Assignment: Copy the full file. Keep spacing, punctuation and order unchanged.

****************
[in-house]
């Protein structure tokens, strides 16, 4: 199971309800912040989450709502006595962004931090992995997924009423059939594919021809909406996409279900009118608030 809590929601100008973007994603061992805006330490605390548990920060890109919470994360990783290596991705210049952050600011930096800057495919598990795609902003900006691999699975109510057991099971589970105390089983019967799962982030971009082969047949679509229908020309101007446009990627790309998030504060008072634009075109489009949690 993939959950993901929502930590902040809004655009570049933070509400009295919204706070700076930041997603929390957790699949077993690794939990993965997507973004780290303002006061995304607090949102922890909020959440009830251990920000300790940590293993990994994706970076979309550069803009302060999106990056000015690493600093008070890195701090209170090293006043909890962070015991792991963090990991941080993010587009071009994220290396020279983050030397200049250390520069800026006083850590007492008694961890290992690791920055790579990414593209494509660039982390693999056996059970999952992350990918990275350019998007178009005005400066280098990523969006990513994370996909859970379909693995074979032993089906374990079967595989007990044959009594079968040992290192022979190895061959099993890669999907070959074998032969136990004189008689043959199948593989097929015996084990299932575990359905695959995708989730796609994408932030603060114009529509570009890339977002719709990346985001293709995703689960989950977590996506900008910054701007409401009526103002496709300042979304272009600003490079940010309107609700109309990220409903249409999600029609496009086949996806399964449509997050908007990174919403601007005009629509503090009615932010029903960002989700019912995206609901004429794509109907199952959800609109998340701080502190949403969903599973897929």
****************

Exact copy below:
[in-house]
């Protein structure tokens, strides 16, 4: 199971309800912040989450709502006595962004931090992995997924009423059939594919021809909406996409279900009118608030 809590929601100008973007994603061992805006330490605390548990920060890109919470994360990783290596991705210049952050600011930096800057495919598990795609902003900006691999699975109510057991099971589970105390089983019967799962982030971009082969047949679509229908020309101007446009990627790309998030504060008072634009075109489009949690 993939959950993901929502930590902040809004655009570049933070509400009295919204706070700076930041997603929390957790699949077993690794939990993965997507973004780290303002006061995304607090949102922890909020959440009830251990920000300790940590293993990994994706970076979309550069803009302060999106990056000015690493600093008070890195701090209170090293006043909890962070015991792991963090990991941080993010587009071009994220290396020279983050030397200049250390520069800026006083850590007492008694961890290992690791920055790579990414593209494509660039982390693999056996059970999952992350990918990275350019998007178009005005400066280098990523969006990513994370996909859970379909693995074979032993089906374990079967595989007990044959009594079968040992290192022979190895061959099993890669999907070959074998032969136990004189008689043959199948593989097929015996084990299932575990359905695959995708989730796609994408932030603060114009529509570009890339977002719709990346985001293709995703689960989950977590996506900008910054701007409401009526103002496709300042979304272009600003490079940010309107609700109309990220409903249409999600029609496009086949996806399964449509997050908007990174919403601007005009629509503090009615932010029903960002989700019912995206609901004429794509109907199952959800609109998340701080502190949403969903599973897929």